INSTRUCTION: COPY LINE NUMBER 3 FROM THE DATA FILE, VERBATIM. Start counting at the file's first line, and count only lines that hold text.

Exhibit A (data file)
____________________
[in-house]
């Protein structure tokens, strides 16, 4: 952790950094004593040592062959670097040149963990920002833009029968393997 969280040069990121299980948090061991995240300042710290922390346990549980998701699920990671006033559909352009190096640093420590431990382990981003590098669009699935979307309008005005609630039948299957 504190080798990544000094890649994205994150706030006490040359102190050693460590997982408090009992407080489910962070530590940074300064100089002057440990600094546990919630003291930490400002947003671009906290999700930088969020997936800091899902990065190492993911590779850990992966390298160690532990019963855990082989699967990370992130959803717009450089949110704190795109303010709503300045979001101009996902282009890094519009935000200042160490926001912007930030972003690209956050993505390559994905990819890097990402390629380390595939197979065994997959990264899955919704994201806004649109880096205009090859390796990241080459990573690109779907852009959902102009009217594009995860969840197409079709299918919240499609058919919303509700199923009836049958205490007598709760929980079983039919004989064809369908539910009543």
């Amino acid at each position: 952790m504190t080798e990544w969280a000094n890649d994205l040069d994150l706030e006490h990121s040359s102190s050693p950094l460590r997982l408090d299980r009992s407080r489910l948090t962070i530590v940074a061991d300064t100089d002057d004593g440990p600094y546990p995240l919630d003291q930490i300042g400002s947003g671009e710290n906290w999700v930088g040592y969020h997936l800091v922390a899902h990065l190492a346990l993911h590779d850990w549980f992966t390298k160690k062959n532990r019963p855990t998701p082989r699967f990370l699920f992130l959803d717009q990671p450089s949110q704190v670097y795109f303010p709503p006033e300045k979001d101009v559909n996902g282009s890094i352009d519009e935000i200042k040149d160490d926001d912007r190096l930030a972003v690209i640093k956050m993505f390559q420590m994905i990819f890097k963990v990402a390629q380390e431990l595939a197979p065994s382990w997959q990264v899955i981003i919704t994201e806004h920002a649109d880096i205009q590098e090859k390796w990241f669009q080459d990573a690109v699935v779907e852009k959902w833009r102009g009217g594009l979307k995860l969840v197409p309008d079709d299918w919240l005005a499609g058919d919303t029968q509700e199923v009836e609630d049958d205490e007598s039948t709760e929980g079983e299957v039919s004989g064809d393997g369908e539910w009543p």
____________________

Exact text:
């Amino acid at each position: 952790m504190t080798e990544w969280a000094n890649d994205l040069d994150l706030e006490h990121s040359s102190s050693p950094l460590r997982l408090d299980r009992s407080r489910l948090t962070i530590v940074a061991d300064t100089d002057d004593g440990p600094y546990p995240l919630d003291q930490i300042g400002s947003g671009e710290n906290w999700v930088g040592y969020h997936l800091v922390a899902h990065l190492a346990l993911h590779d850990w549980f992966t390298k160690k062959n532990r019963p855990t998701p082989r699967f990370l699920f992130l959803d717009q990671p450089s949110q704190v670097y795109f303010p709503p006033e300045k979001d101009v559909n996902g282009s890094i352009d519009e935000i200042k040149d160490d926001d912007r190096l930030a972003v690209i640093k956050m993505f390559q420590m994905i990819f890097k963990v990402a390629q380390e431990l595939a197979p065994s382990w997959q990264v899955i981003i919704t994201e806004h920002a649109d880096i205009q590098e090859k390796w990241f669009q080459d990573a690109v699935v779907e852009k959902w833009r102009g009217g594009l979307k995860l969840v197409p309008d079709d299918w919240l005005a499609g058919d919303t029968q509700e199923v009836e609630d049958d205490e007598s039948t709760e929980g079983e299957v039919s004989g064809d393997g369908e539910w009543p």